I tested the following code using Visual Studio 2017 version 15.3.1.
v.push_back(std::move(str1)) works as expected. It moves the contents of
str1 into the vector.
str2 is a constant string. Since a constant string cannot be modified after it is created, I was expecting that the
v.push_back(std::move(str2)) statement would result in a compiler warning. However, to my surprise there was no compiler warning. After stepped into it, I found that the overload of
push_back(const T&) was actually called. The
std::move(str2) seems has no effect.
My question: Should a compiler warning be given for trying to move a constant object?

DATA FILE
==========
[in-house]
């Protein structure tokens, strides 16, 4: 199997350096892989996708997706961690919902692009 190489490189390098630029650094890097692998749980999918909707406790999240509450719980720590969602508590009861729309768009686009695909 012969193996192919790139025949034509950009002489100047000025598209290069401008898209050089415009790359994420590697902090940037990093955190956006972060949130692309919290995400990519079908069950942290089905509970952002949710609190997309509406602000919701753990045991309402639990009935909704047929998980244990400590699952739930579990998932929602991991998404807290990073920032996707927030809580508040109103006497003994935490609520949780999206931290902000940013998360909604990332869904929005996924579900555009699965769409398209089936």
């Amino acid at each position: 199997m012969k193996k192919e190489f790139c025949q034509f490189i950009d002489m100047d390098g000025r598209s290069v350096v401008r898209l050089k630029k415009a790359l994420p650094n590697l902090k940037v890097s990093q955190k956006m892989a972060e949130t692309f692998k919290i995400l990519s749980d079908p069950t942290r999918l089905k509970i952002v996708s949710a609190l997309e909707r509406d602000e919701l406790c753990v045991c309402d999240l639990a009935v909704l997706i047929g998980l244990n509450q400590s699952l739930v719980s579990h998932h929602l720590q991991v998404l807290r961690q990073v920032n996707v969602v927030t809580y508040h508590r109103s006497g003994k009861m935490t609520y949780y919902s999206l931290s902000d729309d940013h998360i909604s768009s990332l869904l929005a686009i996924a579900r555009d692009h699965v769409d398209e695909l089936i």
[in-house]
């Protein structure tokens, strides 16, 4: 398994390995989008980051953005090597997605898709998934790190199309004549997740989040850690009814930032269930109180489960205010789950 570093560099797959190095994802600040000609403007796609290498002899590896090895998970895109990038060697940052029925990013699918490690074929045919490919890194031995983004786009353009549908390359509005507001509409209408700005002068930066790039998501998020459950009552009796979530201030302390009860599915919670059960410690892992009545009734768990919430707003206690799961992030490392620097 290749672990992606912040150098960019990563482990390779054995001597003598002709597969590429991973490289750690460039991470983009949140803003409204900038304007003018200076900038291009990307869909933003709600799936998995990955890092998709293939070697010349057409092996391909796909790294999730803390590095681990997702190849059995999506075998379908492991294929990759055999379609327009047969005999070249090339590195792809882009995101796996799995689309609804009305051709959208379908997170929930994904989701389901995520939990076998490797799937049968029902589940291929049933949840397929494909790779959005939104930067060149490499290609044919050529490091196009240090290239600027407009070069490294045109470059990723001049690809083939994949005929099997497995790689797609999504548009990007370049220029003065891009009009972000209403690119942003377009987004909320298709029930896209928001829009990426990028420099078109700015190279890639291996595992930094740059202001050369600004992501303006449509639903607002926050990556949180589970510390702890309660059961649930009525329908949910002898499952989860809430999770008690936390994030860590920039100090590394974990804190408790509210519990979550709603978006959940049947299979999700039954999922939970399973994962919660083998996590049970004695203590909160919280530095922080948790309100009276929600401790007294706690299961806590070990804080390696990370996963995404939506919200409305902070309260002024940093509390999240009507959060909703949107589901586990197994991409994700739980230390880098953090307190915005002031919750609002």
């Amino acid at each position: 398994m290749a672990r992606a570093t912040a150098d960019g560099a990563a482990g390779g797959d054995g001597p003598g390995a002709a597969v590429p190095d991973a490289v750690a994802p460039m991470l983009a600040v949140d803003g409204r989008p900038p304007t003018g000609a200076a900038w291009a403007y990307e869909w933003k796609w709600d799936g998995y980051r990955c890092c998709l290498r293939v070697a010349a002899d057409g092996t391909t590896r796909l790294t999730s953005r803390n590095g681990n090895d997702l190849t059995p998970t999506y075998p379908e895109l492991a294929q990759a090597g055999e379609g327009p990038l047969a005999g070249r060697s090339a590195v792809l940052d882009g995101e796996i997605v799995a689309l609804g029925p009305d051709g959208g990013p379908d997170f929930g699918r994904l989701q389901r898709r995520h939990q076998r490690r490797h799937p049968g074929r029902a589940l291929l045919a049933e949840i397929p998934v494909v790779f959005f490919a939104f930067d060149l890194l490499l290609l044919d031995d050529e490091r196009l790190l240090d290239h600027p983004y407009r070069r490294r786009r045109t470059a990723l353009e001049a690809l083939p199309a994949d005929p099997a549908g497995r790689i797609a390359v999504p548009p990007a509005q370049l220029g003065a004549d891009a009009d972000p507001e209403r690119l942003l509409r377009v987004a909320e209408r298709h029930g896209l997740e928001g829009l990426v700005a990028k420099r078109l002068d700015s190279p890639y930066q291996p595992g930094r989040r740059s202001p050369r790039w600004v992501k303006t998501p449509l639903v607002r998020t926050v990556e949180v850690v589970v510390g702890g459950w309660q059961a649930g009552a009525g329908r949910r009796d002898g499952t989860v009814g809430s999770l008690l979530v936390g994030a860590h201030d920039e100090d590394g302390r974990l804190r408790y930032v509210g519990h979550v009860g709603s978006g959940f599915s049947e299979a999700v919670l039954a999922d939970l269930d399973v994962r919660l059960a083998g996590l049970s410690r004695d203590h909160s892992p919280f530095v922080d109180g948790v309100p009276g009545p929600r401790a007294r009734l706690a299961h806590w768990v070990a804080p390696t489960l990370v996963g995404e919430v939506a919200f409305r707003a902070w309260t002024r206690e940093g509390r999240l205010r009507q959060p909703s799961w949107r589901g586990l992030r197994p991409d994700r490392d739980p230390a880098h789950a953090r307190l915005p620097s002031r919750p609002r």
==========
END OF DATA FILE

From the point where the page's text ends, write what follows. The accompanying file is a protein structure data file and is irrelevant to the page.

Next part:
// Compiled with Visual Studio 2017 version 15.3.1 std::vector<std::string> v; std::string str1 = "string 1"; v.push_back(std::move(str1)); // Call push_back(T&&). The contents of str1 is moved into the vector. // This is less expensive, but str1 is now valid but unspecified. const std::string str2 = "string 2"; v.push_back(std::move(str2)); // Call push_back(const T&). A copy of str2 is added into the vector. // str2 itself is unchanged.